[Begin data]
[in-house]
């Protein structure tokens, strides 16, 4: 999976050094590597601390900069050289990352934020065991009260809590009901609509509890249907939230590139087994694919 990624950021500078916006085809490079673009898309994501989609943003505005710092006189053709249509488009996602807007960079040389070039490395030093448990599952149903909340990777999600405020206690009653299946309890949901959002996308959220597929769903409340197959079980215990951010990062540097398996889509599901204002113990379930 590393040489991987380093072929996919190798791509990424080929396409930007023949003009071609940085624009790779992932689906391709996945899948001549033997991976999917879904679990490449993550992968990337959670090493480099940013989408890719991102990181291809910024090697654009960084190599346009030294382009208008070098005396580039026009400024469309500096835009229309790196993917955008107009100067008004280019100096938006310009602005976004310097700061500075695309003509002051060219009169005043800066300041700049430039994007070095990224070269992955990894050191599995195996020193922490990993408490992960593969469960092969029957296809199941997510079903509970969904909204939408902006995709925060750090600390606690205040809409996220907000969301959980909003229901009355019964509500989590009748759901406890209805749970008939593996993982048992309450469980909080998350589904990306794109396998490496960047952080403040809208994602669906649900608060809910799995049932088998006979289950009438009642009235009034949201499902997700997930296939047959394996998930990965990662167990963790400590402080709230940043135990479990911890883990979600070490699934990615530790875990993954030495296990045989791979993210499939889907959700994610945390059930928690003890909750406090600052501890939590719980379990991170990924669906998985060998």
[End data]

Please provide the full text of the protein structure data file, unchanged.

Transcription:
[in-house]
């Protein structure tokens, strides 16, 4: 999976050094590597601390900069050289990352934020065991009260809590009901609509509890249907939230590139087994694919 990624950021500078916006085809490079673009898309994501989609943003505005710092006189053709249509488009996602807007960079040389070039490395030093448990599952149903909340990777999600405020206690009653299946309890949901959002996308959220597929769903409340197959079980215990951010990062540097398996889509599901204002113990379930 590393040489991987380093072929996919190798791509990424080929396409930007023949003009071609940085624009790779992932689906391709996945899948001549033997991976999917879904679990490449993550992968990337959670090493480099940013989408890719991102990181291809910024090697654009960084190599346009030294382009208008070098005396580039026009400024469309500096835009229309790196993917955008107009100067008004280019100096938006310009602005976004310097700061500075695309003509002051060219009169005043800066300041700049430039994007070095990224070269992955990894050191599995195996020193922490990993408490992960593969469960092969029957296809199941997510079903509970969904909204939408902006995709925060750090600390606690205040809409996220907000969301959980909003229901009355019964509500989590009748759901406890209805749970008939593996993982048992309450469980909080998350589904990306794109396998490496960047952080403040809208994602669906649900608060809910799995049932088998006979289950009438009642009235009034949201499902997700997930296939047959394996998930990965990662167990963790400590402080709230940043135990479990911890883990979600070490699934990615530790875990993954030495296990045989791979993210499939889907959700994610945390059930928690003890909750406090600052501890939590719980379990991170990924669906998985060998």